All about Extractions
In an ideal world, extractions are best left to professionals, this way we can avoid scarring and spreading bacteria across the face causing more breakouts. But let’s face it we have all been tempted by a little squeeze of a juicy pustule, blackhead, whitehead, or milia sitting centre stage on our face like a little beacon.
So how can you tell the difference between a spot to be squeezed and one that should be left alone? If you have a bump that is red, inflamed and very painful. Let this little guy be. Don’t aggravate the redness and inflammation anymore. because if you squeeze an inflamed lesion you could potentially rupture the follicle wall under the skin, spread the acne causing bacteria resulting in more acne popping up nearby. And squeezing can increase your risk of scarring.
The type of lesion that can be extracted (correctly) in clinic is more of a pustule. The pustule occurs as the white blood cells fight the infection forming pus; this then rises in the follicle and becomes visible like a little creamy filled bump (not as deep set as nodules or cysts). The other is Blackheads (open comedones) and whiteheads (closed comedones) and milia, these little guys are non-inflammatory lesions and contain sebaceous secretions harden keratin and compacted skin cells within the follicle.
What steps do you need to take to tackle it if it is ready?
- Cleanse the area, ensuring it is free of dirt and bacteria.
- Then soften the area with desincrustation solution (if in salon), steam, warm towels or warm water compress.
- If working with a pustule, carefully open the pore (using a sterile extraction needle), this gives the compaction an easy exit route out of the skin rather than ‘breaking’ the skin on its exit.
- Identify the direction of the follicle to determine where to apply pressure. Most follicles are not perpendicular to the skin, so applying pressure in one area or direction only will not always do the job.
- Use the correct ‘scoop and roll’ technique (much like a ‘C’s shape). If the white head is ready to go it should easily pop and pus will be released. Usually a hard compaction at the end indicates the lesion has been extracted correctly and a small amount of clear plasma may be secreted.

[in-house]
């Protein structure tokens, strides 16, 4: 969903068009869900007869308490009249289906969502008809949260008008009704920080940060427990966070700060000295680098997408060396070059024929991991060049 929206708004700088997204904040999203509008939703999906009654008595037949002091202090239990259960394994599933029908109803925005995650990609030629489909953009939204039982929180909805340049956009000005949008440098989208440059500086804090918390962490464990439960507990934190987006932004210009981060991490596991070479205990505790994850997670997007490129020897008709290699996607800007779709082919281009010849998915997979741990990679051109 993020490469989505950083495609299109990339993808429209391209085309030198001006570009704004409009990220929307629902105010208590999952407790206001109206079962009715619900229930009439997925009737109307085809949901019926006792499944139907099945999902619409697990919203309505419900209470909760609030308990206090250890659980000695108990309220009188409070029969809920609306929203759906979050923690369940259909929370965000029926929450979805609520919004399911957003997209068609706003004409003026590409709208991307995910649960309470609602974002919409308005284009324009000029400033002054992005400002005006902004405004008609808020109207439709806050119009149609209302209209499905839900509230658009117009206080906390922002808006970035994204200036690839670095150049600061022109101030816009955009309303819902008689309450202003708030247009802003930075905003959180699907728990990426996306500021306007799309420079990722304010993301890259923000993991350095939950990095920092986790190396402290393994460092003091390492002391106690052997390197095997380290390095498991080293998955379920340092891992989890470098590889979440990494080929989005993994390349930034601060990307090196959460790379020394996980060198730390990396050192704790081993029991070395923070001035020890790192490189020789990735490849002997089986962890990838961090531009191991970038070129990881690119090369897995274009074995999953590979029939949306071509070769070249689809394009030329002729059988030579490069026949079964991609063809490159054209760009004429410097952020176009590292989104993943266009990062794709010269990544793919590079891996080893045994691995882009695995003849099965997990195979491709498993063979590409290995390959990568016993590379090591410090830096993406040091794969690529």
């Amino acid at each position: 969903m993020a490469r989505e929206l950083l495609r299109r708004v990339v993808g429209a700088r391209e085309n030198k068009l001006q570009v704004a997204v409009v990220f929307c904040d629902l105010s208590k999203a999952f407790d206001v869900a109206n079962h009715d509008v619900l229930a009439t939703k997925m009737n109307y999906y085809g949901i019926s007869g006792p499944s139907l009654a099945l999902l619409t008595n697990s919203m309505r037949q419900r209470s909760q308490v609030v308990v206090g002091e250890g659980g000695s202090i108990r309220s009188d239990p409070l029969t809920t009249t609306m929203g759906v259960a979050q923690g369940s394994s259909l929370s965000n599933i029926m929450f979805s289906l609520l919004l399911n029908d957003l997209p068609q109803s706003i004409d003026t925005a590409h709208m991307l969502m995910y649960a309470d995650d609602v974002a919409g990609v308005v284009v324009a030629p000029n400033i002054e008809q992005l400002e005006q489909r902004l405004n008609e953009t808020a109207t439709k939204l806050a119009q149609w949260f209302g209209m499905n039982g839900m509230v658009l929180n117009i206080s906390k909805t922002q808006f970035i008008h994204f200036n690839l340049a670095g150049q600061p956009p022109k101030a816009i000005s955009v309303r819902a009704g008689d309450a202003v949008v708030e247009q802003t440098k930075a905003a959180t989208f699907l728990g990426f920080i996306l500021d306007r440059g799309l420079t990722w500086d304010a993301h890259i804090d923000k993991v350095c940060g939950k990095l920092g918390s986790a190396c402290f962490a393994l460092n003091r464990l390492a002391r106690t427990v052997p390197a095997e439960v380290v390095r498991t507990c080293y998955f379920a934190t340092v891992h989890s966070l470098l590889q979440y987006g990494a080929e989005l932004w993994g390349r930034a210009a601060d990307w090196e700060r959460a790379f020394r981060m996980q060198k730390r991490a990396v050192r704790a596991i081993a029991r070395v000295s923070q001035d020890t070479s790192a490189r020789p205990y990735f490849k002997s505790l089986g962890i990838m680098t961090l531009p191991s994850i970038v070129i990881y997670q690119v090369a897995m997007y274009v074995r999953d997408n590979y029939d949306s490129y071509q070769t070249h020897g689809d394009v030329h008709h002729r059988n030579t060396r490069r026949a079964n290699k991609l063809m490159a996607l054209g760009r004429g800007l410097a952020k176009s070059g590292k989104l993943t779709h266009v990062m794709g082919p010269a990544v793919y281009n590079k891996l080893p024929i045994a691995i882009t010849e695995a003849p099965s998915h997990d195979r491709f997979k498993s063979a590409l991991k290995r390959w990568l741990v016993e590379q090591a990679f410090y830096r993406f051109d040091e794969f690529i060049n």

- Apply antibacterial solution.
- Do not touch whilst healing.
What are the biggest mistakes people make with extractions?
- Trying to extract a lesion before it is ready.
- Incorrectly extracting a lesion causing more skin trauma and impairing healing.
- Using fingers or nails, spreading bacteria or causing unnecessary skin trauma.
- Squeezing, rather than rolling and applying too much pressure.
- Metal extraction tools, should be used only by a professional as they know when and how to use them. Incorrect use can cause damage on a delicate skin and should only be used on a resilient skin that the tissue has been softened prior to use to avoid unnecessary trauma to the skin.
What kind of aftercare products should you use on spots? Think Salicylic acid, Vit A, Lactic Acid, Niacinamide, AHAs anti-inflammatory and calming properties helping to alleviate redness in the skin.
- Purity clean: gentle daily cleanser with lactic acid, tea tree and peppermint to resurface, clarify and soothe.
- We love: Clarity serum – balances oil production, soothes and deeply exfoliates.
- Problem skin serum- mattifying excess oils, whilst clarifying blemish prone skins.
- Intensive clarity treatment: reduces and prevents breakouts without irritation a beautiful blend of retinol, salicylic and niacinamide.
- Surge: calming and hydrating whilst improving barrier function.
- Shineless: oil free moisturiser that reduces redness in the skin.
- Clear deep cleansing mask: draws out pore clogging impurities and absorbs excess oils.
- Detox activated charcoal mask: acts like a magnet for drawing out impurities, pollutants, congested pores as well as leaving the skin visibly brighter and radiant.
- Mineral matt anti-ageing fluid 50+: liquid to powder mattifying SPF.